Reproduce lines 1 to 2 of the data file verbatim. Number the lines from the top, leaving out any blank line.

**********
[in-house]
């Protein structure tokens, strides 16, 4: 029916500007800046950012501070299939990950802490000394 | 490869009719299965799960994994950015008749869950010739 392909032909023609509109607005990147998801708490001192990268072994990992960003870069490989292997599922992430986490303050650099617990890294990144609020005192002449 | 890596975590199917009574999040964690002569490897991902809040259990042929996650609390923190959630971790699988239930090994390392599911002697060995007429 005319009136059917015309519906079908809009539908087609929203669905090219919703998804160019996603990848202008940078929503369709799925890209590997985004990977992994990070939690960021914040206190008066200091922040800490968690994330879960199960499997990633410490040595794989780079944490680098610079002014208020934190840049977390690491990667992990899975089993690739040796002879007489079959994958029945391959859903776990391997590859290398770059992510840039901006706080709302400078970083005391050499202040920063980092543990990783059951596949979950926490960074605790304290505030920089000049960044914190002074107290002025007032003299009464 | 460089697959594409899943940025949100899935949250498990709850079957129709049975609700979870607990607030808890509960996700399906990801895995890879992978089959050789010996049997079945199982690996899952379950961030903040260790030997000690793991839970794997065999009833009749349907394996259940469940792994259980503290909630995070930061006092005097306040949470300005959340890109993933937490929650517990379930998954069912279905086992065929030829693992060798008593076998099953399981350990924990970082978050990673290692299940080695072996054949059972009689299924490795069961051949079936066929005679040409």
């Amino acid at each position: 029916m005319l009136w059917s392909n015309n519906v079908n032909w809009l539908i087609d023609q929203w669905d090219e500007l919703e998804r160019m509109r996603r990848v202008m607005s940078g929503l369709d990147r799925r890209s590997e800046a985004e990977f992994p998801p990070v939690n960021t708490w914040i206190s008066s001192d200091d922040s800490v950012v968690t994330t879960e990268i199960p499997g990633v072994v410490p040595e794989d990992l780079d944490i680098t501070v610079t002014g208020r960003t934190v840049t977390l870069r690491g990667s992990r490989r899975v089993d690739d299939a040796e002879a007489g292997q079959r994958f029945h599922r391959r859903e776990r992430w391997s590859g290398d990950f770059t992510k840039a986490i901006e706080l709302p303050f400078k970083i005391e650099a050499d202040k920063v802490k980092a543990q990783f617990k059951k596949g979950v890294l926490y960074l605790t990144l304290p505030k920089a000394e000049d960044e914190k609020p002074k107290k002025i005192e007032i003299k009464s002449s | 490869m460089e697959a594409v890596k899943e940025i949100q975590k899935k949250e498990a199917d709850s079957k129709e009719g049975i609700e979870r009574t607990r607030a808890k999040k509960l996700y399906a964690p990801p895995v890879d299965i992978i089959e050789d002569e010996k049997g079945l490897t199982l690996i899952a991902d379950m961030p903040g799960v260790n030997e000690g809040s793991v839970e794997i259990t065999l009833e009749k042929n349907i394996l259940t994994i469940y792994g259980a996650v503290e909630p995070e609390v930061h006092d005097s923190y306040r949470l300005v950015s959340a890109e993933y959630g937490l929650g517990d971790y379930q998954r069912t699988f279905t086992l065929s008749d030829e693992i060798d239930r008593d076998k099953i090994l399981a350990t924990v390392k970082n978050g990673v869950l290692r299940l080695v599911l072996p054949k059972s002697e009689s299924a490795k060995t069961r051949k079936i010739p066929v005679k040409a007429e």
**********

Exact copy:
[in-house]
């Protein structure tokens, strides 16, 4: 029916500007800046950012501070299939990950802490000394 | 490869009719299965799960994994950015008749869950010739 392909032909023609509109607005990147998801708490001192990268072994990992960003870069490989292997599922992430986490303050650099617990890294990144609020005192002449 | 890596975590199917009574999040964690002569490897991902809040259990042929996650609390923190959630971790699988239930090994390392599911002697060995007429 005319009136059917015309519906079908809009539908087609929203669905090219919703998804160019996603990848202008940078929503369709799925890209590997985004990977992994990070939690960021914040206190008066200091922040800490968690994330879960199960499997990633410490040595794989780079944490680098610079002014208020934190840049977390690491990667992990899975089993690739040796002879007489079959994958029945391959859903776990391997590859290398770059992510840039901006706080709302400078970083005391050499202040920063980092543990990783059951596949979950926490960074605790304290505030920089000049960044914190002074107290002025007032003299009464 | 460089697959594409899943940025949100899935949250498990709850079957129709049975609700979870607990607030808890509960996700399906990801895995890879992978089959050789010996049997079945199982690996899952379950961030903040260790030997000690793991839970794997065999009833009749349907394996259940469940792994259980503290909630995070930061006092005097306040949470300005959340890109993933937490929650517990379930998954069912279905086992065929030829693992060798008593076998099953399981350990924990970082978050990673290692299940080695072996054949059972009689299924490795069961051949079936066929005679040409």